At school, I’m sure every child was once fascinated by the knowledge that the rings on a tree trunk can tell it’s age. The very fact that the age of a tree can be recorded this way used to be unreal, and to actually count the rings of a cut tree and figuring out the age of a tree in front of us was an inexplicable discovery.
Trees can be dated in a variety of ways; dendrochronology (the study of tree rings) is but one of them. In recent times, this method has been criticized by many people because of the contradiction it provides. Why would you cut and kill a tree, just so you can figure out it’s age? One such mistake in 1964 had lead to the cutting of the world’s oldest tree at that time. An accident that could have been avoided, if the method of dating trees were different.
However, tree rings are very valuable for various other reasons. That is why, the study of dendrochronology still continues with an altered methodology. Scientists do not cut the entire tree to look at the trunk as a slab, but use drills to cut out a small, thin core of the tree that fully captures the information embedded in the core. Not only do they record the age, but can also serve as an important in climate studies and fire predictions. This characteristic is now being used to recontruct climate record pertaining to forest fires, and can be helpful in discerning patterns of fire in a particular region.
India’s humongous and lavish spread of ecosystems such as forests, grasslands, wetlands, deserts, coastal and marine has been a subject of global admiration. India boasts of being one of the seventeen (17) most-biodiversity rich countries (technically known as the “mega diverse countries) in the world. So, how does this make India better than other countries? […]
Autumn has just passed us by. Every autumn, we see a spectacle of colors all around us. In most temperate regions, leaves change into many different colors. Then, they fall off.
The only irritating thing about autumn is the fallen leaves. It can clog up drains, create a mess in our gardens and roads, and make things minutely uncomfortable for all of us. But, it is uncomfortable enough for us to do something about it. What do we do?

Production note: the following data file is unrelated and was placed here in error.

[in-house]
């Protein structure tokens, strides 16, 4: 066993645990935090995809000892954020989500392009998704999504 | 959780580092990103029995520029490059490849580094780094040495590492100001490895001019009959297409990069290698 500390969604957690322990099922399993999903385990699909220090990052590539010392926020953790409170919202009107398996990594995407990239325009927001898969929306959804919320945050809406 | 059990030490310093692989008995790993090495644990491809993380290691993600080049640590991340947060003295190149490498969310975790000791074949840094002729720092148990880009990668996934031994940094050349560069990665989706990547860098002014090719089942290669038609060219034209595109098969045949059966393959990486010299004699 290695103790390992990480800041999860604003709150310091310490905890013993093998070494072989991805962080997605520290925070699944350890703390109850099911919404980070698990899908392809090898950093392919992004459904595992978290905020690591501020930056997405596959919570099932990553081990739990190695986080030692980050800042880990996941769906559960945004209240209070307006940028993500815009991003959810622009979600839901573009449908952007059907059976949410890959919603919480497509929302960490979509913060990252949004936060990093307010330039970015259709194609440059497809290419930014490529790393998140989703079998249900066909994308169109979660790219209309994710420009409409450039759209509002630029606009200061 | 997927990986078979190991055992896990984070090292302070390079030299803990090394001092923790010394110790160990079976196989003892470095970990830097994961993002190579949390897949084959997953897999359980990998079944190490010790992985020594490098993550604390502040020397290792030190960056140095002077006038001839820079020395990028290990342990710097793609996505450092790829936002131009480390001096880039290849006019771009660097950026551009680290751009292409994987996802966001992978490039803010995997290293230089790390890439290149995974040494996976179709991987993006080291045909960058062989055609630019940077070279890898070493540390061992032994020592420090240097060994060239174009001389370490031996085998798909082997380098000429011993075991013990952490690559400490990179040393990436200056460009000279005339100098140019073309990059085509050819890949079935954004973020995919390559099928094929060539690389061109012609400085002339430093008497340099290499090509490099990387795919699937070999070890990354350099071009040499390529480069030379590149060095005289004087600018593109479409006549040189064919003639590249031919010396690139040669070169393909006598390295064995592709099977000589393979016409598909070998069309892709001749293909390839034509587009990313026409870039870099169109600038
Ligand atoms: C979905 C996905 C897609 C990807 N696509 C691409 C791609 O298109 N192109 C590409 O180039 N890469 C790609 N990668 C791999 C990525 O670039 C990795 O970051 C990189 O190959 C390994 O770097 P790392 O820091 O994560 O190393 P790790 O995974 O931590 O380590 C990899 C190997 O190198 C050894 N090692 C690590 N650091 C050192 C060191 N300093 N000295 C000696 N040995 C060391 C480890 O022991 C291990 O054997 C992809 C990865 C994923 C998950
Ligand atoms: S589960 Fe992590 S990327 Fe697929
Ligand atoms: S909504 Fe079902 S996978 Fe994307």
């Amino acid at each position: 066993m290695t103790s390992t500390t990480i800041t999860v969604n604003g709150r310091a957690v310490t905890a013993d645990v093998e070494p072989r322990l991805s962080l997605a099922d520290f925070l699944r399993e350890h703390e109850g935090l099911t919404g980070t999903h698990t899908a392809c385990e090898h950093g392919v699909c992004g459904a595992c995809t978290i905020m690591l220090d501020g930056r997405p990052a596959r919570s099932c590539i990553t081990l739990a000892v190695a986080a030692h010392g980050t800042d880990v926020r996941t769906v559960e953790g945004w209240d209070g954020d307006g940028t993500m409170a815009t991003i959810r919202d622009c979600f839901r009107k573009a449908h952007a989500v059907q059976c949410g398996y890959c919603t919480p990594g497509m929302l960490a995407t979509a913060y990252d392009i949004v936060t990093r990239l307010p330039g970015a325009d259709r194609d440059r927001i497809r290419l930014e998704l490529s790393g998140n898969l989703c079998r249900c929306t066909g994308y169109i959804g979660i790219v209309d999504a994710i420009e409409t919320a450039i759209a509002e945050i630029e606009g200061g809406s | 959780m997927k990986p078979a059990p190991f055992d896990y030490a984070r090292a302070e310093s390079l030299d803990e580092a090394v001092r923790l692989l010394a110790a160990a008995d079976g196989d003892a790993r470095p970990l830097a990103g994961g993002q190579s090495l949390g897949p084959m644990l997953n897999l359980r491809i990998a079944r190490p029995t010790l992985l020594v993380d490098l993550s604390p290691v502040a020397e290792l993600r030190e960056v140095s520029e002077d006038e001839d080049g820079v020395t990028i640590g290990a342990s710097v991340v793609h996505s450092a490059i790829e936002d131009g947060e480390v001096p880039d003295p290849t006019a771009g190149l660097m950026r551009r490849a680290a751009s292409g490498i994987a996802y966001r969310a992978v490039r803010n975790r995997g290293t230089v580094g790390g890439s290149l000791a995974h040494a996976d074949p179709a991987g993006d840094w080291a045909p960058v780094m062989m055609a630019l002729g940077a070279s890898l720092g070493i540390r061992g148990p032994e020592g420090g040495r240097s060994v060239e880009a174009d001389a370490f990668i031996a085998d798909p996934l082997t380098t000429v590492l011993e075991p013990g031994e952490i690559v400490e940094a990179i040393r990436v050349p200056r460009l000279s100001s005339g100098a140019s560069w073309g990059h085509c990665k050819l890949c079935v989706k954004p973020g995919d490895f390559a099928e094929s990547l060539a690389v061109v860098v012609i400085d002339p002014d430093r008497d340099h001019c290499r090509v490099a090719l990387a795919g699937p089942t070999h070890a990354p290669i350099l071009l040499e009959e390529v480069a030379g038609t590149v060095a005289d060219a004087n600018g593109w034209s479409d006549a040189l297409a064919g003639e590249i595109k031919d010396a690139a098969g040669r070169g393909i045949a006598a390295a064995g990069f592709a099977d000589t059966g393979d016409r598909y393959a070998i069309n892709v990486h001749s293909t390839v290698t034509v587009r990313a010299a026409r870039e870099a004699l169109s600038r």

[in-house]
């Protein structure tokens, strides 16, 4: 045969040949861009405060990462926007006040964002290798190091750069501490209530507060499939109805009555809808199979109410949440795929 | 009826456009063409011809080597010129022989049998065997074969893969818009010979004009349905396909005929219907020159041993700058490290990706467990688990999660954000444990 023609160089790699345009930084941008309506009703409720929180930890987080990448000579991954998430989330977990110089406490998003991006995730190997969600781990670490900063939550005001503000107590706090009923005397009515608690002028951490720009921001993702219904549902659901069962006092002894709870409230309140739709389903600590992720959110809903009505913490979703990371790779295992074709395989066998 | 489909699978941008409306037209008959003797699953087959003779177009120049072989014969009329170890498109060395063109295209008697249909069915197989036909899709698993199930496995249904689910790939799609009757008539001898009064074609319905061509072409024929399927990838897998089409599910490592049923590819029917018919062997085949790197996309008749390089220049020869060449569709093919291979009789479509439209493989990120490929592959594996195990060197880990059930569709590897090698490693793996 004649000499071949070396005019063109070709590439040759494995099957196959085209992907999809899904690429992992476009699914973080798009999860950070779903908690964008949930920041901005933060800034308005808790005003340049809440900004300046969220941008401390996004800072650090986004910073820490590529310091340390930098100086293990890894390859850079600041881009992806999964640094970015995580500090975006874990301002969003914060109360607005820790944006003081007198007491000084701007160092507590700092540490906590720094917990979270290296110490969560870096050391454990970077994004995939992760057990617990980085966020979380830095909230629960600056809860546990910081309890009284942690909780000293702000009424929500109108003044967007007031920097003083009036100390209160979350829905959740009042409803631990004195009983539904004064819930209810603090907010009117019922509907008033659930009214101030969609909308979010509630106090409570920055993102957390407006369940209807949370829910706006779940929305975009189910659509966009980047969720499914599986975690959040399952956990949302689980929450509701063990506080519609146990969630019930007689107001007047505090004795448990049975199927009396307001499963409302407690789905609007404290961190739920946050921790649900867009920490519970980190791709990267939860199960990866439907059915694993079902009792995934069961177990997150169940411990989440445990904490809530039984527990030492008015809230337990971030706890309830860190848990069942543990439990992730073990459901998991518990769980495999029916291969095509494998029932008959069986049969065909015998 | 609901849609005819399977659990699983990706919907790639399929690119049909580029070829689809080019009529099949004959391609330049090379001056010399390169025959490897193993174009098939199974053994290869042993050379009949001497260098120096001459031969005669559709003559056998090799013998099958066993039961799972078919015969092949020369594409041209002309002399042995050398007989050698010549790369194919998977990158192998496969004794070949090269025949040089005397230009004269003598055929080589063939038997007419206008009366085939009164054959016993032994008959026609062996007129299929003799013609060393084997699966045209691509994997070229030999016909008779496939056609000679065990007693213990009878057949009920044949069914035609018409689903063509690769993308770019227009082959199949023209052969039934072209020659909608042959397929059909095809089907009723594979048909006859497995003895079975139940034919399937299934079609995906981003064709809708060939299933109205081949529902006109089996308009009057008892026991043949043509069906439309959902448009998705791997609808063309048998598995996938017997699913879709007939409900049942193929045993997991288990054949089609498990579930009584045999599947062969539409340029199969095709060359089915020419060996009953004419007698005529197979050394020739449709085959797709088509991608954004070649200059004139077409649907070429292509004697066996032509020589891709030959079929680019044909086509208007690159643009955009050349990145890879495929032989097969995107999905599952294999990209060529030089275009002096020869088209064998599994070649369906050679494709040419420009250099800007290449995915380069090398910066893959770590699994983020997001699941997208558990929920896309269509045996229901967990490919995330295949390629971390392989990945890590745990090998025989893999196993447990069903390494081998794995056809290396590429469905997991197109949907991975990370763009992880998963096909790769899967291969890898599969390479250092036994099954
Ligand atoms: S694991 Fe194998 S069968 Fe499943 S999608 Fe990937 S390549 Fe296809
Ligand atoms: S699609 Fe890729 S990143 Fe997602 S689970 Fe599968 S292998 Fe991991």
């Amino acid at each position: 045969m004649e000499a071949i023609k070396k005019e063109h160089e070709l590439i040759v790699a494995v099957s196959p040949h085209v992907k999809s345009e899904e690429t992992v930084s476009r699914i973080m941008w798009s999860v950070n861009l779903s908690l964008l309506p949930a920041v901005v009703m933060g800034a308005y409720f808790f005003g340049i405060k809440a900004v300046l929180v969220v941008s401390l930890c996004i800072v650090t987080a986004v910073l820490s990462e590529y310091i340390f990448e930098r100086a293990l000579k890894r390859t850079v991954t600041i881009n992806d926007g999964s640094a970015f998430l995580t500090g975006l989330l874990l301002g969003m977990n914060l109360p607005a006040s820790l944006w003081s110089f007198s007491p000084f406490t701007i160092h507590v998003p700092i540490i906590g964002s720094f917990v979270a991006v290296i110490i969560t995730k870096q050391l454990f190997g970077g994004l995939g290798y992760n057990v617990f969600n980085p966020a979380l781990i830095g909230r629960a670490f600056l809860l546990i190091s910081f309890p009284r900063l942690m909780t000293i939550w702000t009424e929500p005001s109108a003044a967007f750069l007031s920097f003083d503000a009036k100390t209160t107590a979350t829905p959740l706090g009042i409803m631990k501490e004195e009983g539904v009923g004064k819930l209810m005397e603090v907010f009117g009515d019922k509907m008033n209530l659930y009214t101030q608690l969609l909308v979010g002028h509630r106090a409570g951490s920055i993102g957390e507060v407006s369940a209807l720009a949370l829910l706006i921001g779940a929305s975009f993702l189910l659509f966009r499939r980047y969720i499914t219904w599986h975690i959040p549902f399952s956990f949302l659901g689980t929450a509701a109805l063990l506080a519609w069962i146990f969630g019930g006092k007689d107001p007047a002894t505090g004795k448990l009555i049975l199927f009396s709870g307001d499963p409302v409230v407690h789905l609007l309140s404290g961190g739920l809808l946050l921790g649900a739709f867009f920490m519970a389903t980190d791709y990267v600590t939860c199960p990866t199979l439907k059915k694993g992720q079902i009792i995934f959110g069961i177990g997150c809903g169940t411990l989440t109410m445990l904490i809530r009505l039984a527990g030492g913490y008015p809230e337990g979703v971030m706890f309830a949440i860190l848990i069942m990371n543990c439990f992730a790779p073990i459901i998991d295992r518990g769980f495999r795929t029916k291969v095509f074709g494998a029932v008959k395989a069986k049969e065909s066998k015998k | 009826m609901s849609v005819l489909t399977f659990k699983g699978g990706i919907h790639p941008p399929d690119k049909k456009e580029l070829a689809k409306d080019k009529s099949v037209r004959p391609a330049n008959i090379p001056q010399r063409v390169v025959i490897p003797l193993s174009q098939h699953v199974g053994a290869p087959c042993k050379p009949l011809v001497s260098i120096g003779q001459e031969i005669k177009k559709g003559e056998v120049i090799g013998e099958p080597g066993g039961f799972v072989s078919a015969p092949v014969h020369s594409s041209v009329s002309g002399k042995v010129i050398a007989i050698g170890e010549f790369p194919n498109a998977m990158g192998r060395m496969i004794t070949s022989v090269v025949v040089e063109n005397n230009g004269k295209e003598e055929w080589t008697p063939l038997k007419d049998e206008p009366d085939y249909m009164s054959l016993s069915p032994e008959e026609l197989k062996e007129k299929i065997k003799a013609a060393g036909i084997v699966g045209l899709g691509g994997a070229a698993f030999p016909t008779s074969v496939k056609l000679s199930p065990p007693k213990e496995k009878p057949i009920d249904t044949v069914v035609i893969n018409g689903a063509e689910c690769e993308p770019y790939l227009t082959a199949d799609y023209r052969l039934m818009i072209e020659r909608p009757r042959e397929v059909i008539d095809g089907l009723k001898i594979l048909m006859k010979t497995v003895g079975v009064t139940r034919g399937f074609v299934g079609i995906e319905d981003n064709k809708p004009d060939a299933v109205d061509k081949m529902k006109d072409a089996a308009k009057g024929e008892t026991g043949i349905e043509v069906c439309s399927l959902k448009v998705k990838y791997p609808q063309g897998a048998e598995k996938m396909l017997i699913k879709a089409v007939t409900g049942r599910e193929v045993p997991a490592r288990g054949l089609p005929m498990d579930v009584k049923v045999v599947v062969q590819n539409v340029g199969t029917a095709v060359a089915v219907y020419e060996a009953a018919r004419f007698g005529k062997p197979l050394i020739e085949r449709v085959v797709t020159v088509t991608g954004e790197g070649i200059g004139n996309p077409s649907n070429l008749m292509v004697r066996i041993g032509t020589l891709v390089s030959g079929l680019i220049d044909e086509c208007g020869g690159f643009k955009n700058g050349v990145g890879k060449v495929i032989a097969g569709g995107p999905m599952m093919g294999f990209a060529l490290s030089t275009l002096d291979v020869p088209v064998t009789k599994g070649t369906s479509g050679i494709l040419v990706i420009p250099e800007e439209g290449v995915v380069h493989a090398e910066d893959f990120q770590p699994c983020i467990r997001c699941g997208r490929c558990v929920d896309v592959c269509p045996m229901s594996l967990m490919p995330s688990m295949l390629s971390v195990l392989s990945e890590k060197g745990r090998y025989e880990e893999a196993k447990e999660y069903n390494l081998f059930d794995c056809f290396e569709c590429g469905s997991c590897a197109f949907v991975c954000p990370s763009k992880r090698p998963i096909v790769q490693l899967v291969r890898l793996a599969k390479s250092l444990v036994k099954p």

We sweep away these leaves and collect them in a pile. Here, the leaves are covered up so that they don’t fly and spread in the wind, and eventually they are burned. An innocent response to mess, you would say. But have you ever thought what it can cause?
Forests are invaluable to humans, both for us to life and to keep our economy going. Look around your room. I bet you can name more than 10 things in your room that is directly, or indirectly obtained from a forest.
But here’s the paradox: while we need standing forests to live, we need to cut down forests to pursue our economic and agricultural activities. In the last 10,000 years
While the cases of forest fires have been increasing all over the world, most of them have been due to human activities and carelessness. As I’ve mentioned in my previous post, Forest Survey of India believes that 95% of the fires caused are due to human negligence. In this post, I’m going to be looking at whether climate change is having an effect on the intensity and frequency of the caused forest fires.
We need to understand two things if we are to see if climate change will have an impact on forest fires:
(1) What kind of effects does climate change bring with it?
Forests have been a natural resource that humans have depended on for millions of years. Today, forests are also one of the most “endangered” natural resource. We are cutting down about 13 million hectares of forest per year all over the world. Asia has the lowest forest cover in the world; less than 20% of the total land area. In India, the current statistics say that forests cover 21% of the land in the country (which could be slightly higher than the actual cover. Governments are known to exaggerate stats).
Our generation is a special one. We may be the last one to see some beauty on this planet. Or we can take responsibility and make this planet sustainable for the generations to come. The result, is in our hands.
The other day, I came across an article about Bangalore (or Bengaluru, if you prefer). It was shocking. It predicted that Bangalore, the city, will be unlivable in 5 years. What?! The Garden City, unlivable in 5 years? You have got to be kidding me!